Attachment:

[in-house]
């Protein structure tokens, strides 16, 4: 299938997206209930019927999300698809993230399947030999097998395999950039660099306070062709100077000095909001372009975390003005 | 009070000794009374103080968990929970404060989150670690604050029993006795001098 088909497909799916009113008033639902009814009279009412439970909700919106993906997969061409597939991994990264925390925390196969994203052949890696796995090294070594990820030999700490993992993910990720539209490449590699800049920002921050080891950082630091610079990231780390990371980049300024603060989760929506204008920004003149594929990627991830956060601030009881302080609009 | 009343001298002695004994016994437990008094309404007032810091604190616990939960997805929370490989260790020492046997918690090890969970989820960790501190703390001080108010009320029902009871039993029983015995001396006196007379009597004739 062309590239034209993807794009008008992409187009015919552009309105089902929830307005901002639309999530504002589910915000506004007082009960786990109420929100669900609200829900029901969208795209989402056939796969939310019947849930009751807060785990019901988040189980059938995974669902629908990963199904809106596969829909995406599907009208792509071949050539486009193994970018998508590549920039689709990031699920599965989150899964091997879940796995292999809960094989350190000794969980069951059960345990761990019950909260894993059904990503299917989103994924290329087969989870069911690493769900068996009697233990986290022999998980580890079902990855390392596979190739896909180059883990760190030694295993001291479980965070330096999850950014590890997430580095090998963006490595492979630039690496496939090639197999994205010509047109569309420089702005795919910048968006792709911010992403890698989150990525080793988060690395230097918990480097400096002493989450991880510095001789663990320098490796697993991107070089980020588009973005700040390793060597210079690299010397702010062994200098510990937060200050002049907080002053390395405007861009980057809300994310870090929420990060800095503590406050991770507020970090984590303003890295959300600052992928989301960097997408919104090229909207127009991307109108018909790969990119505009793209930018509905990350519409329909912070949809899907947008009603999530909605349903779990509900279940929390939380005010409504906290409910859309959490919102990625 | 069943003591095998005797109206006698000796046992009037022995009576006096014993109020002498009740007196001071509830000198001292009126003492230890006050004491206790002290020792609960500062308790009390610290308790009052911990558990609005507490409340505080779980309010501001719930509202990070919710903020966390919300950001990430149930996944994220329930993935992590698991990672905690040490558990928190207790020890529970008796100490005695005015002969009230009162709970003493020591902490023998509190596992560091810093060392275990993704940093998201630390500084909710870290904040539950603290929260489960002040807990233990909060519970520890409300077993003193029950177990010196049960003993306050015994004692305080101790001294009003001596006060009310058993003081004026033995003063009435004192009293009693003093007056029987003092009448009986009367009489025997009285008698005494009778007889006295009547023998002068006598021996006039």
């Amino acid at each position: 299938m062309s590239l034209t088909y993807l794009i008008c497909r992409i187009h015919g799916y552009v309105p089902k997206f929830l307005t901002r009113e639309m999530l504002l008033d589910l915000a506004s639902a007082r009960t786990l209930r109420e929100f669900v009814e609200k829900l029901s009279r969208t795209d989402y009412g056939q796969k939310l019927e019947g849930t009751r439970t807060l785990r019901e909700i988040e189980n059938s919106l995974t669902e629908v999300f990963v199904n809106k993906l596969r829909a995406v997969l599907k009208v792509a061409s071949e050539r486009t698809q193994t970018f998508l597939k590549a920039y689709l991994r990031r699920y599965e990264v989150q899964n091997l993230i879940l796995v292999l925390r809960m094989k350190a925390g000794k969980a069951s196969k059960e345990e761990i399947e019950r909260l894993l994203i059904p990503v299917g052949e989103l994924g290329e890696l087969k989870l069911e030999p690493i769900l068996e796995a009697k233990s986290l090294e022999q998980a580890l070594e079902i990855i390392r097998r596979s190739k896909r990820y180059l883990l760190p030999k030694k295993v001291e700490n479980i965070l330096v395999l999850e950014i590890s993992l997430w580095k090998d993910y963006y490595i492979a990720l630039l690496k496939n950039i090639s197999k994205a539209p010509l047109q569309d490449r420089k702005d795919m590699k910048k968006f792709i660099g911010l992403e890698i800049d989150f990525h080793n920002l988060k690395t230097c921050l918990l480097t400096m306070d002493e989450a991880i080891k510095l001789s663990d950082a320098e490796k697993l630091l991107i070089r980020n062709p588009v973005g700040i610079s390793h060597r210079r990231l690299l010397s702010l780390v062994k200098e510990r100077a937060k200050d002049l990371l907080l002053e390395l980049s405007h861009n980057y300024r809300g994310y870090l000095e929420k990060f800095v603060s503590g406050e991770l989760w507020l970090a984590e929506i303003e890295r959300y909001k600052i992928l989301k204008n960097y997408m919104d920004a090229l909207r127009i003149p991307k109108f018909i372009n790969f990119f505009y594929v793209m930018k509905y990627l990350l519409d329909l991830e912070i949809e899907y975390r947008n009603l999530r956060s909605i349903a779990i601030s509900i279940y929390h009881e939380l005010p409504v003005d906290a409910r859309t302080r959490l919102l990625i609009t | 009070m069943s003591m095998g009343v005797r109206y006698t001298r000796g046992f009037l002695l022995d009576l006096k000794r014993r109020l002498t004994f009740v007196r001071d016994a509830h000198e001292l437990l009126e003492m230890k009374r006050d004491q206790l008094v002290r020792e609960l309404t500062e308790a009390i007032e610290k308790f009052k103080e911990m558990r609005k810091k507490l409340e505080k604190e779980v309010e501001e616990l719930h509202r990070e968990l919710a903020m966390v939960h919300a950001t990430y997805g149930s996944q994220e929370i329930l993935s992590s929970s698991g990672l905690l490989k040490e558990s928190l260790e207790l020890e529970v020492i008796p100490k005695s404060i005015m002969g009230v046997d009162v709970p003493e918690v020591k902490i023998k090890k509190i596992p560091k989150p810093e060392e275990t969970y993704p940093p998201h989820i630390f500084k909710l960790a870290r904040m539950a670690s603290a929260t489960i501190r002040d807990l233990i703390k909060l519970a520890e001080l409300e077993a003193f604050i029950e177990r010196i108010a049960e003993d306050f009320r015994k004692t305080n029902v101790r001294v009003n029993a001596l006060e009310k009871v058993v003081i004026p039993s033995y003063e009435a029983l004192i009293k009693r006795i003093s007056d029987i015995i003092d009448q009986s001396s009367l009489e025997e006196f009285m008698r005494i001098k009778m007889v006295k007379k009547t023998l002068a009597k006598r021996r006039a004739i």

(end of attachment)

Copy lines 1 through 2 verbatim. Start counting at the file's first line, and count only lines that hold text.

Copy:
[in-house]
């Protein structure tokens, strides 16, 4: 299938997206209930019927999300698809993230399947030999097998395999950039660099306070062709100077000095909001372009975390003005 | 009070000794009374103080968990929970404060989150670690604050029993006795001098 088909497909799916009113008033639902009814009279009412439970909700919106993906997969061409597939991994990264925390925390196969994203052949890696796995090294070594990820030999700490993992993910990720539209490449590699800049920002921050080891950082630091610079990231780390990371980049300024603060989760929506204008920004003149594929990627991830956060601030009881302080609009 | 009343001298002695004994016994437990008094309404007032810091604190616990939960997805929370490989260790020492046997918690090890969970989820960790501190703390001080108010009320029902009871039993029983015995001396006196007379009597004739 062309590239034209993807794009008008992409187009015919552009309105089902929830307005901002639309999530504002589910915000506004007082009960786990109420929100669900609200829900029901969208795209989402056939796969939310019947849930009751807060785990019901988040189980059938995974669902629908990963199904809106596969829909995406599907009208792509071949050539486009193994970018998508590549920039689709990031699920599965989150899964091997879940796995292999809960094989350190000794969980069951059960345990761990019950909260894993059904990503299917989103994924290329087969989870069911690493769900068996009697233990986290022999998980580890079902990855390392596979190739896909180059883990760190030694295993001291479980965070330096999850950014590890997430580095090998963006490595492979630039690496496939090639197999994205010509047109569309420089702005795919910048968006792709911010992403890698989150990525080793988060690395230097918990480097400096002493989450991880510095001789663990320098490796697993991107070089980020588009973005700040390793060597210079690299010397702010062994200098510990937060200050002049907080002053390395405007861009980057809300994310870090929420990060800095503590406050991770507020970090984590303003890295959300600052992928989301960097997408919104090229909207127009991307109108018909790969990119505009793209930018509905990350519409329909912070949809899907947008009603999530909605349903779990509900279940929390939380005010409504906290409910859309959490919102990625 | 069943003591095998005797109206006698000796046992009037022995009576006096014993109020002498009740007196001071509830000198001292009126003492230890006050004491206790002290020792609960500062308790009390610290308790009052911990558990609005507490409340505080779980309010501001719930509202990070919710903020966390919300950001990430149930996944994220329930993935992590698991990672905690040490558990928190207790020890529970008796100490005695005015002969009230009162709970003493020591902490023998509190596992560091810093060392275990993704940093998201630390500084909710870290904040539950603290929260489960002040807990233990909060519970520890409300077993003193029950177990010196049960003993306050015994004692305080101790001294009003001596006060009310058993003081004026033995003063009435004192009293009693003093007056029987003092009448009986009367009489025997009285008698005494009778007889006295009547023998002068006598021996006039």